Marietje Schaake, author. − Mr President, as the Eurovision finalists warm up their voices and practise their dance routines, the voices of the people in Azerbaijan are muffled. Much as the authorities may want to make the Eurovision Song Contest the ‘Great Azerbaijan Show’, the world is not blinded by glitter, glamour and propaganda.
We are very concerned at the ongoing violations of human rights in Azerbaijan, and polished statements from the government do not convince. It is only actions that speak. Today, two vice-chairs of the Müsavat party, a member of Liberal International, Tofiq Yaqublu and Gulaga Aslanli, were detained in the streets of Baku. Only one in six vice-chairs has not been arrested. An advisor of the party leader is under house arrest; people are being threatened by the authorities; Anar Gerayli has been missing for two days.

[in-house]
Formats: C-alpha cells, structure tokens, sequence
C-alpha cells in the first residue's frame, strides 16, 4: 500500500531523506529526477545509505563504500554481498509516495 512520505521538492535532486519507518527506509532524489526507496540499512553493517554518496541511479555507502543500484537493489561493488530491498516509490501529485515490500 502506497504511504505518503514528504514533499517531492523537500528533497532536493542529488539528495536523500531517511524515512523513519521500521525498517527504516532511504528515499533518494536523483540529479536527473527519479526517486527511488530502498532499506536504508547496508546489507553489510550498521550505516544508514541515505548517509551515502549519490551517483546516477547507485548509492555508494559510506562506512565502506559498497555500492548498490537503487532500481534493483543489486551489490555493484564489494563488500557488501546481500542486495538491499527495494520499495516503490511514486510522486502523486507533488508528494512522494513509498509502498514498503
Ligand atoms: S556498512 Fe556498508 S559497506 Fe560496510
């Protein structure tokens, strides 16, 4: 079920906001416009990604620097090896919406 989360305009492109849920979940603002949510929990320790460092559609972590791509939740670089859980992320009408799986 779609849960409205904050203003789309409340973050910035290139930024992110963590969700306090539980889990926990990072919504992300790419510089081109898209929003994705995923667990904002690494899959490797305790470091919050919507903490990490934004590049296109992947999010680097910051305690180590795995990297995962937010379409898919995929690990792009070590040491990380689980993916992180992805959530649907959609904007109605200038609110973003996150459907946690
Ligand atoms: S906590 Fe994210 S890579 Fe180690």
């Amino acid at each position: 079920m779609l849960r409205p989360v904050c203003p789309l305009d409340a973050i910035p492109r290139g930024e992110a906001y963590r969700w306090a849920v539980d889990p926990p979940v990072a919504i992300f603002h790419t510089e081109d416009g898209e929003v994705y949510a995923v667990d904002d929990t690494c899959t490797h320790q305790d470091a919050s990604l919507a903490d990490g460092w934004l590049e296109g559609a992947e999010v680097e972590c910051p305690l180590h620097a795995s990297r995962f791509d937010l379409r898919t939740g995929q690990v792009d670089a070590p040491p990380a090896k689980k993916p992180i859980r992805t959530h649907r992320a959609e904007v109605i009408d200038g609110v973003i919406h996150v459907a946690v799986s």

Arif Hajili and Tural Abbasli and various other human rights activists and members of the opposition have been detained for over a year. These people are recognised as prisoners of conscience by Amnesty International and to them I want to say: ‘We will not forget you’.
To the Azeri authorities I want to say: ‘Live up to your responsibilities to respect human rights, and adhere to your commitments in the OSCE framework and in the context of the Association Agreement. Do you want to be a part of the EU Neighbourhood Policy or not?’ Azerbaijan will have no credibility with the EU if it does not stick to its agreements: full stop!
Véronique De Keyser, author. – (FR) Mr President, some 10 days ago, when I was watching Euronews, I saw a magnificent broadcast about Azerbaijan which discussed the Eurovision Song contest. Not a word was said about human rights. All we saw was the Crystal Palace. I thought at first it was an advertisement, but no, it was a Euronews broadcast.